355. Eunice Who?

Tonight I attended a concert. Of sorts. It was the first time I stepped inside The Gardens Theater (I’m sure there’s supposed to be an apostrophe somewhere in there, but I’m not entirely sure), and I walked right past it at first. Only realizing that I had walked past it because there was a signboard pointing the way I came from.

I found the name of the place printed in nondescript letters on an easy-to-miss glass door. I was also late. But good fortunes abound, the concert started later. The first reason I even went for the concert, I must admit, was because it was free. But following close behind the first reason is the second, which is because it was a concert featuring Eunice Hoo.

Eunice Hoo. Where should I begin with the wonderful Eunice Hoo?

We met through a mutual friend. He was recording songs and putting them on YouTube. She was recording songs and putting them on YouTube. I could, to a certain (read: low) capacity, make videos suitable to be put on YouTube.

It was the beginning of 2013, a couple of days before I fell sick with high fever and tonsillitis. I just came out of writing/directing a 5-minute musical to review the church’s journey in 2012. It was a video shoot we have been planning for a while, and sleep-deprived on account of the short musical as I was, I was still excited to be a part of the whole project.

Our friend Stephen was the director of the shoot. We met Eunice for the first time on the first day of the shoot, which was New Year’s Day. She was bubbly and sprightly and all smiles. There was an aura of simple joyousness radiating from her that time and tiredness could not dissipate, which, I think, was what kept us going despite the incredibly tight schedule and the even more incredibly unforgiving weather.

I have never seen anyone so young carrying so much talent and grace at once.

She was a joy to edit, which is more than can be said for the many, many others whose video I edited before. She carried herself through the shots with a silliness only possible in youth, yet her antics were somehow just right for the video. The pieces fell right into place, and no one’s name had to be cursed as I edited the videos.

Being late, I was shooed away from the VIP area and into the second level of the 200-seater hall. Out she came, as charming and as chirpy as could be, dishing out number after number despite her obvious nervousness. Sometime in the middle of the performance, my friend beside me screamed, “I LOVE YOU, EUNICE!”

We all cheered. Because we would have all said the same a thousand times.

When I walked out of The Gardens Theater later that night, I stopped to admire a bunting that the organizers had set up outside: a decidedly unflattering larger-than-life photo of Eunice squatting and looking straight into the camera, a red apple inexplicably in her mouth. Her name was printed somewhere above her head, along with the title of her album.

It was a ridiculous photo, but it was somehow just right. There was joy, pure and simple, emanating from it: one that time and tiredness had not worn away.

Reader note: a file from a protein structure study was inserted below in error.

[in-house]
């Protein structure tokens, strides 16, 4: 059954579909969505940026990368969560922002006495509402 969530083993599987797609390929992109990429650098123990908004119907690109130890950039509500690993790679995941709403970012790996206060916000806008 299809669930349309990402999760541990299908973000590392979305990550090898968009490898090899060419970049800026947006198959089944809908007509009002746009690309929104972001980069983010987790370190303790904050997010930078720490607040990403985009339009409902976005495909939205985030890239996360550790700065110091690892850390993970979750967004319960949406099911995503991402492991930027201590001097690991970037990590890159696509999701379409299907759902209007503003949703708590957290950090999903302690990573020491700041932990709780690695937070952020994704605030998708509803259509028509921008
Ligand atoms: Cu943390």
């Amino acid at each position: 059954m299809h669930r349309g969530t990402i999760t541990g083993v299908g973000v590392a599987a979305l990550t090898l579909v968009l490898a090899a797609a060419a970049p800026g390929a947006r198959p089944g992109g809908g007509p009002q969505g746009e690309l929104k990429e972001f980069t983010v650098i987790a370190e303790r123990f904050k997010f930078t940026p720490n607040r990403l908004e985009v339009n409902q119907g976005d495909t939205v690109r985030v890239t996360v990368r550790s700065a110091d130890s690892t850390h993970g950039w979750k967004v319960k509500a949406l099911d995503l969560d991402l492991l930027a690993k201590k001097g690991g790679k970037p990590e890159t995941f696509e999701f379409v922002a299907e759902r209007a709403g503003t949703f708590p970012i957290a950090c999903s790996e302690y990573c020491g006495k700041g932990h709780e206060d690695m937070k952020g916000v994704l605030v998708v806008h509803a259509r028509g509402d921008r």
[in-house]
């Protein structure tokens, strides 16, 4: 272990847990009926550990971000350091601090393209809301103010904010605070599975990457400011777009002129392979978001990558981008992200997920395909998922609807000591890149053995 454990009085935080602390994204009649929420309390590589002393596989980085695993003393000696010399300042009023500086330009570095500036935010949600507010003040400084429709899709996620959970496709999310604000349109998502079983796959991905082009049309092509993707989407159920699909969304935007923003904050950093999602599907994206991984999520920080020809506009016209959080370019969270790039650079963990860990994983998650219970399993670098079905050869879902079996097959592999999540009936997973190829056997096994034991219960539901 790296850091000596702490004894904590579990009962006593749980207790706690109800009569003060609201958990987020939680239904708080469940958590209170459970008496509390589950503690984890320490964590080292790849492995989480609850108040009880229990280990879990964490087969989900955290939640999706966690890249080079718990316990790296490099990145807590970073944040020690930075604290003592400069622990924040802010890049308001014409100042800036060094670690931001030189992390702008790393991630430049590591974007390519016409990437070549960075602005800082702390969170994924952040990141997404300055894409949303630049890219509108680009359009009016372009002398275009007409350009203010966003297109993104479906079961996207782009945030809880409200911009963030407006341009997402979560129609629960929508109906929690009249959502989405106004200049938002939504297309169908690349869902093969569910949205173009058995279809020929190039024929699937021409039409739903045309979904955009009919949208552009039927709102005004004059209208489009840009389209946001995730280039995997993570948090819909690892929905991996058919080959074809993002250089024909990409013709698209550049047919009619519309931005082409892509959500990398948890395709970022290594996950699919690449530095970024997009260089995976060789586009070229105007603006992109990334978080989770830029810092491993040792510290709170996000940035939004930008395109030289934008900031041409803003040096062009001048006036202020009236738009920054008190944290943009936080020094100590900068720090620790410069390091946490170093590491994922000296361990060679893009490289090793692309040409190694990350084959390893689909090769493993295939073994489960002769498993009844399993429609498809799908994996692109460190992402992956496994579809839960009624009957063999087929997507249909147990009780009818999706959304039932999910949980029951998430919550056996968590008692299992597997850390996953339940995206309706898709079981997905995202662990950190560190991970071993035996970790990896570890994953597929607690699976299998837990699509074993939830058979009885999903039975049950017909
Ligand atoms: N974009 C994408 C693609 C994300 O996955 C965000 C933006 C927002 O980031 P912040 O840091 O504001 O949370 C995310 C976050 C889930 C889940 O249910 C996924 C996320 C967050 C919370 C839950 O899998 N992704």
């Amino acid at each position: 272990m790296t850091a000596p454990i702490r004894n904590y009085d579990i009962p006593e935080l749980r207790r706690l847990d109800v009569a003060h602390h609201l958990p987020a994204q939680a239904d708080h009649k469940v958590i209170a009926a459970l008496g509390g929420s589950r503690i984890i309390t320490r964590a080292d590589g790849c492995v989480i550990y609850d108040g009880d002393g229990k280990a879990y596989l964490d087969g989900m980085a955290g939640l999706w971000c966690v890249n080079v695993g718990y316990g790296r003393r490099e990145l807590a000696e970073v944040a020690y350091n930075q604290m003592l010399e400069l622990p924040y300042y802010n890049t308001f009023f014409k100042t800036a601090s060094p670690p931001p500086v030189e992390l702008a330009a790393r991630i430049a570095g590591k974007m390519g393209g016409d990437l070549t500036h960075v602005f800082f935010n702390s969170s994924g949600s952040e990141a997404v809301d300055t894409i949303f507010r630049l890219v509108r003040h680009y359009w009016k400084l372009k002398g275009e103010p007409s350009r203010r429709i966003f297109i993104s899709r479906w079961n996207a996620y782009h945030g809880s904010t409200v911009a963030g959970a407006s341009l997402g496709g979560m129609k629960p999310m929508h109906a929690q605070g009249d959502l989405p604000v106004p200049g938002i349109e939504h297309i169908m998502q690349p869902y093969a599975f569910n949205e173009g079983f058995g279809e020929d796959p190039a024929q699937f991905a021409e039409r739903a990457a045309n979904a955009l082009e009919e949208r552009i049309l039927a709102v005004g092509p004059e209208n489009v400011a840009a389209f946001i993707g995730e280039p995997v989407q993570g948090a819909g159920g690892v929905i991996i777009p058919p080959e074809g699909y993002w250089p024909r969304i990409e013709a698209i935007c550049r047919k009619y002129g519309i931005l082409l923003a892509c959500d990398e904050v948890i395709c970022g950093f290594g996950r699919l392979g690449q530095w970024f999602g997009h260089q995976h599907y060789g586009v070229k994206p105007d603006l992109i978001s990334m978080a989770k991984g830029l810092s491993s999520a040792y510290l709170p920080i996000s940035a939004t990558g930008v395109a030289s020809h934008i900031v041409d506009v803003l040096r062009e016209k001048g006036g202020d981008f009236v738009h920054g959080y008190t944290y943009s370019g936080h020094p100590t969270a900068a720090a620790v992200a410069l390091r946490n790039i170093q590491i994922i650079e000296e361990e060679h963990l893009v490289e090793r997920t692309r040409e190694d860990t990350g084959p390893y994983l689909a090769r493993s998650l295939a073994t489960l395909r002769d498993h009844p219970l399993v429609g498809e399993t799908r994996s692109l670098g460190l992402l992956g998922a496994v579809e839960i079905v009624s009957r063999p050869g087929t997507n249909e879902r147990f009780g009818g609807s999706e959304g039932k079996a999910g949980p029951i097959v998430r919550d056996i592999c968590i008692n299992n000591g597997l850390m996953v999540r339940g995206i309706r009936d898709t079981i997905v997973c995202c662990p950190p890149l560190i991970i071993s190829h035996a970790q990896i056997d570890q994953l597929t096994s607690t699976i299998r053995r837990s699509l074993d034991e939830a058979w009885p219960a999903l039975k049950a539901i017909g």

And if there’s something our weary world needs, it’s more joyous people spreading it around like Eunice Hoo.


127. Breaking Bad: After the End

I have finally arrived at the explosive conclusion of the legendary series that is Breaking Bad.

When I first heard about the series, I didn’t think much of it. Then when Sir Hopkins’ letter to Mr. Cranston surfaced on the internet, along with the much-publicized fact that the series’ third-to-last episode has a perfect score on IMDB, and that the series has made history by being the highest-rated television series of all time, it became one of the things that I thought I’ll come around to doing next year, just like what I thought about starting this blog.

Then just like how I started this blog way ahead of schedule, there came the day that I thought to myself, “Eh, I’ll just watch one episode as a teaser, and I’ll get around to watching the rest of it come 2014 when I actually have time.”

Now, I’m not known to be a television kind of person. You could call it commitment issues, I guess. I can sit through a 2-hour movie, no problem, as long as it’s even remotely interesting. But to ask me to watch 24 hour-long episodes per season of a series… There had better be a really good reason for me to invest that kind of time into it.

I don’t think I’ve finished a full television series before. I stuck with Glee for about three seasons before dropping it, and I managed to watch about 8 episodes of Matt Smith’s Doctor Who before deciding that the genre and story just wasn’t for me. So the only series I’ve finished were animes, and those don’t really count, because, y’know, they’re not real television.

So in that way, you could also say that Breaking Bad made history as the first (and at the date of writing, the only) television series that Joseph Ng has finished watching from start to end.

To be honest, when I first heard about the premise of “high school teacher diagnosed with inoperable lung cancer turns to meth manufacturer to earn money for his family”, I was expecting a very different kind of show. Probably one with a lot more explosions, gunfights, and chase scenes. Needless to say, I was a little surprised to find that the series was very heavily drama-based, and the show became one that was very unique to me because of that.